About Micro Pulse LiDAR (MPL)

Micro Pulse LiDAR, part of Droplet Measurement Technologies, develops innovative solutions that deliver a rich source of atmospheric feature information. Scientists, researchers, meteorologists and other professionals who monitor and analyze clouds, air quality and safety, rely on Micro Pulse LiDAR instruments and services to better understand the structure of our atmosphere and uncover small changes that can have a big impact on our environment and our health.


Our products and accessories offer powerful, sophisticated, yet compact and affordable, laser remote sensing systems, which provide continuous, unattended monitoring of the profiles and optical properties of clouds and aerosols in the atmosphere. Learn more about our two main product offerings.



  • Aerosols and clouds up to 25km
  • Weighs only 28kg
  • Best SNR in class
  • NASA MPLNET ready
  • < 250 W needed

Mini MPL

Mini MPL

  • Aerosols and clouds up to 15km
  • Weighs only 12kg
  • Best SNR in class
  • Available in multiple wavelengths
  • Ultra-stable, rigid optics
  • < 100 W needed


Some of the hundreds of locations where you’ll find Micro Pulse LiDAR instruments at work …

A rooftop at NASA Goddard Space Flight Center … a Himalayan base camp … the sky over the Sierra Nevadas … the deck of an icebreaker in the fleet of the Korean Polar Research Institute … the Port of Newcastle, AustraliaBariloche Airport in Argentina.


Micro Pulse LiDAR products are found worldwide and sold exclusively through our registered agents. For sales queries, please contact us and we will connect you to a reseller in your area.

Case Studies

MPL is an optimal instrument for supporting a broad range of demanding applications:

  • Cloud layer mapping
  • Disaster response (monitoring of dangerous atmospheric pollutants from industrial facilities)
  • Planetary boundary layer (PBL) measurements and studies
  • Weather modification operations
    Wildfire monitoring and prediction
  • Urban air quality monitoring and prediction
  • Volcanic ash plume monitoring


September 22-24, 2020

Meteorological Technology World Expo

Paris France

MPL instruments, experts and data will be showcased.


Droplet Measurement Technologies, LLC acquires Micro Pulse LiDAR product portfolio

Droplet is a leading manufacturer of scientific cloud and aerosol particle measurement instruments. The MPL instruments complement Droplet’s portfolio of instruments, service, and scientific consulting services for the atmospheric and environmental research communities. MPL’s users will now benefit from MPL’s and Droplet’s common focus on the research community, as well as the combined support, development, and scientific consulting capabilities that we bring to our end users. Dr. Jeff Throckmorton, PhD, President and CEO of Droplet Measurement Technologies, added: “The MPL products are a great addition to Droplet’s portfolio of instruments for measuring aerosols & bioaerosols, black carbon, cloud particles, and ice & cloud nuclei. Plus, our science team is already finding ways to integrate the MPL data with our existing capabilities to support critical measurement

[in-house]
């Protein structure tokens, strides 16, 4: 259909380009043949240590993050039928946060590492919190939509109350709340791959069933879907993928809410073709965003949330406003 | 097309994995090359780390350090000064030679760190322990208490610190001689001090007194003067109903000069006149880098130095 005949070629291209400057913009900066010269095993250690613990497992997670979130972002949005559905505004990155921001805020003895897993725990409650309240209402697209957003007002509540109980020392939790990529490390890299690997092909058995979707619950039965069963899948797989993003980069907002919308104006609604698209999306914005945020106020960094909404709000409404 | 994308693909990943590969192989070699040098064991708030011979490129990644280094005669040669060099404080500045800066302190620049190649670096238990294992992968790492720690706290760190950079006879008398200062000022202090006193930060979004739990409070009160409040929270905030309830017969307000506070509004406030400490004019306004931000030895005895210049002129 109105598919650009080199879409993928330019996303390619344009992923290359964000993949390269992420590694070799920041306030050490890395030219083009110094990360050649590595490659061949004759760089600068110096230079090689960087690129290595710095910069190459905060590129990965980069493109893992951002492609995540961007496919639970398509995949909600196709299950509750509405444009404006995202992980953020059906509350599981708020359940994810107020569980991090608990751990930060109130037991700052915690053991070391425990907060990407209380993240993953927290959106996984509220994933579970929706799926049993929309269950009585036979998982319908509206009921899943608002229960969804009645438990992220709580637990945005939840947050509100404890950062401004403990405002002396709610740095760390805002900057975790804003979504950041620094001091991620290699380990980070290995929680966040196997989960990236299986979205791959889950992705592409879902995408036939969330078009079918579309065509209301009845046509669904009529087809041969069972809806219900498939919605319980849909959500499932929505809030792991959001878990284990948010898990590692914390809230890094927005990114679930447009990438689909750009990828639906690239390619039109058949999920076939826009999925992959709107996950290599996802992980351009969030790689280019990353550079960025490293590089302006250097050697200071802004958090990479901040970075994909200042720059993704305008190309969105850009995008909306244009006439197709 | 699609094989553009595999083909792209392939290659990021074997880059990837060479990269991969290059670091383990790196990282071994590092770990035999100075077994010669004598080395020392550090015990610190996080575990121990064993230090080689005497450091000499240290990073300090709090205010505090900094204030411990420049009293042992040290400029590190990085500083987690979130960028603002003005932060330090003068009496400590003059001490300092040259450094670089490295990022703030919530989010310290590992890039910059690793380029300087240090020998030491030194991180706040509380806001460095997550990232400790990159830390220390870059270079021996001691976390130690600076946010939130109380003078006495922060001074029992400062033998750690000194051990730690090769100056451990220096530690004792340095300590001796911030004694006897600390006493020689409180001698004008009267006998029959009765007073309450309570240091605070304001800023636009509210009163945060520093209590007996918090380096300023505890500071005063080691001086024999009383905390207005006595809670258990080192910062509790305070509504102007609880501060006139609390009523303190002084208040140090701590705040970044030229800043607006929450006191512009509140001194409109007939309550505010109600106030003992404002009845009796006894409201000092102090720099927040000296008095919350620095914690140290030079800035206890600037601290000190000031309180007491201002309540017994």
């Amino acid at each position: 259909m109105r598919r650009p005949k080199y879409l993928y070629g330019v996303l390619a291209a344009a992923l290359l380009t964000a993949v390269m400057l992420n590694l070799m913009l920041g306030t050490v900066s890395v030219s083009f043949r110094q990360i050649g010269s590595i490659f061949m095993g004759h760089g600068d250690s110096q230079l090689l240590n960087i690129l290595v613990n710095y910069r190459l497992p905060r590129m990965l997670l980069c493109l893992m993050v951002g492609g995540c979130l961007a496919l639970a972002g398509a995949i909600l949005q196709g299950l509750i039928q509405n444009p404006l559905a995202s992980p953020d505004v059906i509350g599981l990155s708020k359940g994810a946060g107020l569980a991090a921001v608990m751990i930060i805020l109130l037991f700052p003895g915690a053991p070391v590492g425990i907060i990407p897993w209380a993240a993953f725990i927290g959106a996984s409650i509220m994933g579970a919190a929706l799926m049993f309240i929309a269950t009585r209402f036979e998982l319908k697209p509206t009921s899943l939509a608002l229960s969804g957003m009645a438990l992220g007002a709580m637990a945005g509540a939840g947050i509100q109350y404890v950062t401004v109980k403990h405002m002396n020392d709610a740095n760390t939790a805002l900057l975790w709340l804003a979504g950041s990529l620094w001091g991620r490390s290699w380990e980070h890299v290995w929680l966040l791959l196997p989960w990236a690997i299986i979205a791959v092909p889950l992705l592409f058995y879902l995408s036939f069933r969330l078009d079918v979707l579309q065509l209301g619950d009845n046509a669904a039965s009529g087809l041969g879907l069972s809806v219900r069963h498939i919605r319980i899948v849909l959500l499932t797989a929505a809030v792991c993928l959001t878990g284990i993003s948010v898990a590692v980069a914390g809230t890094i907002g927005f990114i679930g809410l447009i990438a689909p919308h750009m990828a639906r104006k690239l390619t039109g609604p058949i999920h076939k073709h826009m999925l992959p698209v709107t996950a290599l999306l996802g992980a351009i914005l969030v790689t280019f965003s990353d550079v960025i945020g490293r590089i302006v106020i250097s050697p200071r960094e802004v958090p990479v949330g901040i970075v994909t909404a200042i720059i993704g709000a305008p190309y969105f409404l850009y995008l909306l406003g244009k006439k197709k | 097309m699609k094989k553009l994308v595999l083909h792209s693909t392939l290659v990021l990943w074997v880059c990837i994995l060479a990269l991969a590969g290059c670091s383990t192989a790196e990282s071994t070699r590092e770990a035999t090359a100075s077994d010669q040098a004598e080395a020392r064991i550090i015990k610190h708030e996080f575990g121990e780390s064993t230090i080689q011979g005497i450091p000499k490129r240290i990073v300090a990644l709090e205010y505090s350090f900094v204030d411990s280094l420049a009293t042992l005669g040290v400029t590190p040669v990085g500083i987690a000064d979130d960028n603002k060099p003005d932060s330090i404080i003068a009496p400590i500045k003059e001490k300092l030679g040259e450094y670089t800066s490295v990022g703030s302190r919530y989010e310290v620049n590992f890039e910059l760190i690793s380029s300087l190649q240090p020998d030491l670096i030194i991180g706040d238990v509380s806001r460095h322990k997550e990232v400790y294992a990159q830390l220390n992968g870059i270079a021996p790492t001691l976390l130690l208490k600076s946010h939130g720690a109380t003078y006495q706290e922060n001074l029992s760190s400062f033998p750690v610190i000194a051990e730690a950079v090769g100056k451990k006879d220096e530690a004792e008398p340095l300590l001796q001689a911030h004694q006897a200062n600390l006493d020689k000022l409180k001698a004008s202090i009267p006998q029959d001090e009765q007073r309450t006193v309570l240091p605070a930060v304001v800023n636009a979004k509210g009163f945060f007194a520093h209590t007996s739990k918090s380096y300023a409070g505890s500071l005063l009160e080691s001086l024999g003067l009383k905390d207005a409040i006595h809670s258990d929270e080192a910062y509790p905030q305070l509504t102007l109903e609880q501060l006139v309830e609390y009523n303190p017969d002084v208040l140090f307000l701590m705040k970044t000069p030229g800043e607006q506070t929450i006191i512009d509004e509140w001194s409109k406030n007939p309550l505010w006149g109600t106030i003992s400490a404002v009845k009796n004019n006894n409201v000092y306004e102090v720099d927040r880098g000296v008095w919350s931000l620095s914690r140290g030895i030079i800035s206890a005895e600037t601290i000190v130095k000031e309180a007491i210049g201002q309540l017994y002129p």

For more information please download the press release.

DMT-MPL Press Release – Final2

Understanding the Effects of Biomass Burning on the Climate

Micro Pulse LiDAR (MPL) is being used to study the vertical extent and movement of aerosols in the atmosphere caused by traditional biomass burning (BB) in southern Africa.

Every year from June to October, large swaths of agricultural land are burned to clear debris before the next growing season in southern Africa. Smoke from this activity blows westward across the Atlantic Ocean to reach as far as Brazil 4,500 miles away.

Researchers at the Atmospheric Radiation Measurement (ARM) user facility, operated by the U.S. Department of Energy on the remote island of Ascension, launched the Layered Atlantic Smoke Interactions with Clouds (LASIC) campaign to gather data about the type and quantity of aerosols found in this smoke and the smoke’s effect on clouds and the climate.

To incorporate the effects of BB into global climate models, better data were needed about the vertical structure and the monthly and seasonal variations of the BB aerosol layers. While aerosol surface measurements were available from multiple instruments, it was important to include profiling instrumentation that could discriminate between smoke, dust and sea salt aerosol layers many kilometers above the surface.

At the mobile atmospheric observatory on Ascension Island data were collected for 16 months with an MPL and other instruments. The dual-polarization capability of the MPL successfully provided vertical aerosol profiles throughout two BB seasons. Programmed for continuous operation, the rugged MPL system was well suited to the lengthy project.

The unique location on Ascension Island provided an excellent dataset to improve the current understanding of aerosol vertical distribution and the radiative impact on the climate. The collected data show high amounts of aerosols in the marine boundary layer during the southern Africa burning season. Further study will help researchers better understand how these particles affect the Earth’s cloud properties and improve the accuracy of long-term climate forecasts.

For more information about the Ascension Island research project, visit https://www.arm.gov/research/campaigns/amf2016lasic